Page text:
The Student News Site of Gannon University since 1947


The Student News Site of Gannon University since 1947


The Student News Site of Gannon University since 1947


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February 23, 2024

Gannon honors Martin Luther King Jr.

Gannon University commemorated the 25th anniversary of Martin Luther King Jr. Day by participating in several events including a service project, prayer service and the city-wide memorial march.

Arlene Montevecchio, the director for the Center for Social Concerns, said the day started with 21 Gannon community members gathering school supplies in the Upper Lounge of the Waldron Campus Center to bring to the Martin Luther King Center, which provides after-school activities for children. She said about $600 was raised in school supplies.

“We had never done a service project before, so it was sort of like our trial,” she said. “I think it was one of our most successful.”

About 150 people gathered for the prayer service, hosted by the Student Government Association, that took place at 11 a.m. in the Mary, Seat of Wisdom Chapel.

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Siobhan Brown, a sophomore secondary education major, said she did a reading of King’s words at the service and part of this message really struck her.

“He said that he will never adjust himself to the violence and discrimination,” she said. “I loved that he used the word ‘adjust’ because that means being tolerant and doing nothing to stop what we know is wrong.”

Brown also participated in the city-wide memorial march which took place at noon. Montevecchio said 50 members of the Gannon community marched from Perry Square to the Martin Luther King Center at 312 Chestnut St.

Brown said she decided to join the march because she had never before done anything to commemorate the day.

She said the experience was rewarding because she was able to see people of different races, genders, age and social classes come together, and she could socialize with people she hadn’t before and may have even judged.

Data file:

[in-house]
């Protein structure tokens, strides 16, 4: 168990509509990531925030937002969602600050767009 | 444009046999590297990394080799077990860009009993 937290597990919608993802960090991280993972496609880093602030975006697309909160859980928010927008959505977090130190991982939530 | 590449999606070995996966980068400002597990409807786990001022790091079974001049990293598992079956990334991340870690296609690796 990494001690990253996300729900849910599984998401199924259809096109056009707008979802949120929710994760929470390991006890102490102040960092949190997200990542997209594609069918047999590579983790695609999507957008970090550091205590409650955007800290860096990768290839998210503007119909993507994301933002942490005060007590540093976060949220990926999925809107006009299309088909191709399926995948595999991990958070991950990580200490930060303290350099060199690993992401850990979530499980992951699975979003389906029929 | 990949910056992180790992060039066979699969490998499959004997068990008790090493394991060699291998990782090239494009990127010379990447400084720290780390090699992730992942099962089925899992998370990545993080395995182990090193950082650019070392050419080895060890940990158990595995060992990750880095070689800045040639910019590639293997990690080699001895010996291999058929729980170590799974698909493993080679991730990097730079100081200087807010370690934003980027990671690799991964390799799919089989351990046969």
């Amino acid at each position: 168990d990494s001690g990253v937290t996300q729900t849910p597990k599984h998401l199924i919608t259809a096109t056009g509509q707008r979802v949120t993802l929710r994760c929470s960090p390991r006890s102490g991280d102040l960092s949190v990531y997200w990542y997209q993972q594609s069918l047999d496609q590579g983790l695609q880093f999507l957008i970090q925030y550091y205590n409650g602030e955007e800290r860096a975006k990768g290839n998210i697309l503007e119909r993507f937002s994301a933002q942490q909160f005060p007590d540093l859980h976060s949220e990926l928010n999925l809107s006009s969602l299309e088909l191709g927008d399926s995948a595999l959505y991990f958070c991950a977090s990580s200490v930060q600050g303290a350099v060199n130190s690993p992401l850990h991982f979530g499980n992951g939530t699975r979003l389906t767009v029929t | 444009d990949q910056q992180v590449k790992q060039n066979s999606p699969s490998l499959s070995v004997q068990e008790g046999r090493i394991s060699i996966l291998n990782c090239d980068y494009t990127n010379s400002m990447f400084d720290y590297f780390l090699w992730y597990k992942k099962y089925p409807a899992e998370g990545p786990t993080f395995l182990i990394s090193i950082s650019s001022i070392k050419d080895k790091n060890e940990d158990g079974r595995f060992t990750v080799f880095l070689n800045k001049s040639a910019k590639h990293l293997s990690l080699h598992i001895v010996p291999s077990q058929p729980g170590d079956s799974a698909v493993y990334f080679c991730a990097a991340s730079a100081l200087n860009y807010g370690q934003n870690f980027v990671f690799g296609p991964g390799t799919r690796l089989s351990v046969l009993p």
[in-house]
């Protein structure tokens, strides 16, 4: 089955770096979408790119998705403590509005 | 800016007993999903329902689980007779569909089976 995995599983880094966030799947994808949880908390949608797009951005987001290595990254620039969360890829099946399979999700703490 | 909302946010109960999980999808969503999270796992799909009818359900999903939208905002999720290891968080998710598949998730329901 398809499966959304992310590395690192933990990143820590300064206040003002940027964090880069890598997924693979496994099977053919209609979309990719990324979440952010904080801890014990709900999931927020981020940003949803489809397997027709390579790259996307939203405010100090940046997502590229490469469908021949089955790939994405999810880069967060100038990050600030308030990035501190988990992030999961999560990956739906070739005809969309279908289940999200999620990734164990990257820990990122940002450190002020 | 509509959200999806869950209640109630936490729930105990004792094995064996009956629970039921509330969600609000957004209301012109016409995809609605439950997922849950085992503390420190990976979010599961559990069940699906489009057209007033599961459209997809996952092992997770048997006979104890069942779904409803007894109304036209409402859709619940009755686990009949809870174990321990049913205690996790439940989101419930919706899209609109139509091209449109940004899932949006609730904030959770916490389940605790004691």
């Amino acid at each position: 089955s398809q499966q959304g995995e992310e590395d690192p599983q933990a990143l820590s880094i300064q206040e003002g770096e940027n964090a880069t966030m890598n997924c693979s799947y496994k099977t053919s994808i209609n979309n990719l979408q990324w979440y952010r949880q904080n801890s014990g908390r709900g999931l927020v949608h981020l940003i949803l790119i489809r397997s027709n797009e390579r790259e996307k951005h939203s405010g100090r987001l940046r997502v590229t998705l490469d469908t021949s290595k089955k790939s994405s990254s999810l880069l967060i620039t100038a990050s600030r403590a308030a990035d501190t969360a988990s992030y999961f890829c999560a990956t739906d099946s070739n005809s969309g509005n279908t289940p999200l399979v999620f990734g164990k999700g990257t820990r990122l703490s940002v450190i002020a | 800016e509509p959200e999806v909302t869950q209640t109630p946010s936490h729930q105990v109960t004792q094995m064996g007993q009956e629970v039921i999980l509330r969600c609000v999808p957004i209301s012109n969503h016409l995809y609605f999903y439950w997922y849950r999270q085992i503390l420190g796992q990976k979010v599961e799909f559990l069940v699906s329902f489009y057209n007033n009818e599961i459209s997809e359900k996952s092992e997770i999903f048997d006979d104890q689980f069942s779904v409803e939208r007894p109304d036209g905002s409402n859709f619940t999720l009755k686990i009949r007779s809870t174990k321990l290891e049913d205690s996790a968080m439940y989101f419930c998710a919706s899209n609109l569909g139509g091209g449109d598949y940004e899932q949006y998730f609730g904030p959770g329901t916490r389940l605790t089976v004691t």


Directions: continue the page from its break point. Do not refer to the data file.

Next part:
“I like to think that I am open to everyone, but sometimes you have stereotypes that you didn’t even know you had about other people,” she said. “I think Dr. King would be proud of me for having this realization and breaking down the barriers of discrimination.”

Beth Gaertner, a senior communications major, also participated in the prayer service and memorial march. She said the march was a symbol of the community coming together.

Gaertner participated in the event for the fourth time this year. She said she started because she had never had an outlet to recognize Martin Luther King Jr. Day before.

She said the relatively good weather – compared to years past – and the high spirits of participants made it a memorable day. Gannon students got involved in chants about peace, unity and encouraging people to register to vote, led by a Gannon alumnus. She said the brothers of Pi Kappa Alpha were especially invested in cheering.

Gaertner said the message of the day was unity, and this is a message she thinks should be spread year round.

“Martin Luther King Jr. Day is a continuation of doing what we do every day,” she said. “We should not just set aside one day to acknowledge unity.”

Another event on the day’s schedule was a voter registration project held from 12:30 to 2:30 p.m. in the Waldron Campus Center.

Ashley Malinowski, a freshman journalism communications major, helped work the registration table, which she heard about in her government class. At the time she was interviewed, she had been there for about 10 minutes and had helped register five people.

Malinowski said registering people to vote is an important part of honoring Martin Luther King Jr. because it shows that now anyone has the right to affect their government. Brown said she learned about the importance of affecting social change from the day’s activities.

“Dr. King’s words taught me to speak out,” she said. “He taught me not be an ostrich with its head in the sand, ignoring and being complacent to what I know I can strive to change.”


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